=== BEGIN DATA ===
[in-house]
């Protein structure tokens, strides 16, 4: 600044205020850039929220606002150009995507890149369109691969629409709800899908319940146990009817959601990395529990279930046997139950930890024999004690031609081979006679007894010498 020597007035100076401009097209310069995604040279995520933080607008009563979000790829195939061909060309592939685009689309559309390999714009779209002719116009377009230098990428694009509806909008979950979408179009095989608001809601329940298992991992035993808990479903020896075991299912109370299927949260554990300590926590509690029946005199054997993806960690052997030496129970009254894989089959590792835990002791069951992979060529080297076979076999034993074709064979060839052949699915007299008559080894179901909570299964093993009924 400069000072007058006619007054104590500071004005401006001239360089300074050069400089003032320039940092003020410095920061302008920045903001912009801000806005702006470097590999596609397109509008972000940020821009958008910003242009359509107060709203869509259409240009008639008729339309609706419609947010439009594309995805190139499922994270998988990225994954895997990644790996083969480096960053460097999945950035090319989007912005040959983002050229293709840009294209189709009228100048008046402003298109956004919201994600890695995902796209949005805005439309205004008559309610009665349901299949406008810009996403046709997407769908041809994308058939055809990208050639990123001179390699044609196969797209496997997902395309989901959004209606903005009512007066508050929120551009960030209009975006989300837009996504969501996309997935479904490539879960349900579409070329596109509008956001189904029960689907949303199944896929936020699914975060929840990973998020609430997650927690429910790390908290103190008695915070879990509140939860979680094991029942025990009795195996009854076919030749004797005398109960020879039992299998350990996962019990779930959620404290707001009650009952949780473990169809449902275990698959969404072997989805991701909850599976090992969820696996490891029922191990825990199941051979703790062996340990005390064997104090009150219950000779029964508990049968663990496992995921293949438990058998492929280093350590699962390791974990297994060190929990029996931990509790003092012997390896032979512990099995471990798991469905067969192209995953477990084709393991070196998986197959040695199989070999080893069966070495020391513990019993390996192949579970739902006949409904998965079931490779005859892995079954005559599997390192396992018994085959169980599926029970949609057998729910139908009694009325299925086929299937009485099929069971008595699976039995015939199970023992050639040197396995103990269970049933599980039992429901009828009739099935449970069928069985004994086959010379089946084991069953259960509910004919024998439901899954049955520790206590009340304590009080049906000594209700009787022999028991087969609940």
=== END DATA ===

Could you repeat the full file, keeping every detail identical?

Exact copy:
[in-house]
């Protein structure tokens, strides 16, 4: 600044205020850039929220606002150009995507890149369109691969629409709800899908319940146990009817959601990395529990279930046997139950930890024999004690031609081979006679007894010498 020597007035100076401009097209310069995604040279995520933080607008009563979000790829195939061909060309592939685009689309559309390999714009779209002719116009377009230098990428694009509806909008979950979408179009095989608001809601329940298992991992035993808990479903020896075991299912109370299927949260554990300590926590509690029946005199054997993806960690052997030496129970009254894989089959590792835990002791069951992979060529080297076979076999034993074709064979060839052949699915007299008559080894179901909570299964093993009924 400069000072007058006619007054104590500071004005401006001239360089300074050069400089003032320039940092003020410095920061302008920045903001912009801000806005702006470097590999596609397109509008972000940020821009958008910003242009359509107060709203869509259409240009008639008729339309609706419609947010439009594309995805190139499922994270998988990225994954895997990644790996083969480096960053460097999945950035090319989007912005040959983002050229293709840009294209189709009228100048008046402003298109956004919201994600890695995902796209949005805005439309205004008559309610009665349901299949406008810009996403046709997407769908041809994308058939055809990208050639990123001179390699044609196969797209496997997902395309989901959004209606903005009512007066508050929120551009960030209009975006989300837009996504969501996309997935479904490539879960349900579409070329596109509008956001189904029960689907949303199944896929936020699914975060929840990973998020609430997650927690429910790390908290103190008695915070879990509140939860979680094991029942025990009795195996009854076919030749004797005398109960020879039992299998350990996962019990779930959620404290707001009650009952949780473990169809449902275990698959969404072997989805991701909850599976090992969820696996490891029922191990825990199941051979703790062996340990005390064997104090009150219950000779029964508990049968663990496992995921293949438990058998492929280093350590699962390791974990297994060190929990029996931990509790003092012997390896032979512990099995471990798991469905067969192209995953477990084709393991070196998986197959040695199989070999080893069966070495020391513990019993390996192949579970739902006949409904998965079931490779005859892995079954005559599997390192396992018994085959169980599926029970949609057998729910139908009694009325299925086929299937009485099929069971008595699976039995015939199970023992050639040197396995103990269970049933599980039992429901009828009739099935449970069928069985004994086959010379089946084991069953259960509910004919024998439901899954049955520790206590009340304590009080049906000594209700009787022999028991087969609940």